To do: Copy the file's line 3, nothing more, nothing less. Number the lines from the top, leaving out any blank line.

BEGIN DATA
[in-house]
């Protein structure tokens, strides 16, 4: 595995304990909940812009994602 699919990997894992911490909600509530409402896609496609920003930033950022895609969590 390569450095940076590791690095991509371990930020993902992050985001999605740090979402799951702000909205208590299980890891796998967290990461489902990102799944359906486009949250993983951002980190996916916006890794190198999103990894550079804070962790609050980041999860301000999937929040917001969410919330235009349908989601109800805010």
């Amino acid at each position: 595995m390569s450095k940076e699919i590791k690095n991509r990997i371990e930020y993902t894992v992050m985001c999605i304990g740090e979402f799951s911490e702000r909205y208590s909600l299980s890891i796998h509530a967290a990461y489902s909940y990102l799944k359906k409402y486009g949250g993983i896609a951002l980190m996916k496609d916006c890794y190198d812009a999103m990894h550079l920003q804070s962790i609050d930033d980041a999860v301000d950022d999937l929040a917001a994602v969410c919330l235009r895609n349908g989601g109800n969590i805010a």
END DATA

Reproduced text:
């Amino acid at each position: 595995m390569s450095k940076e699919i590791k690095n991509r990997i371990e930020y993902t894992v992050m985001c999605i304990g740090e979402f799951s911490e702000r909205y208590s909600l299980s890891i796998h509530a967290a990461y489902s909940y990102l799944k359906k409402y486009g949250g993983i896609a951002l980190m996916k496609d916006c890794y190198d812009a999103m990894h550079l920003q804070s962790i609050d930033d980041a999860v301000d950022d999937l929040a917001a994602v969410c919330l235009r895609n349908g989601g109800n969590i805010a």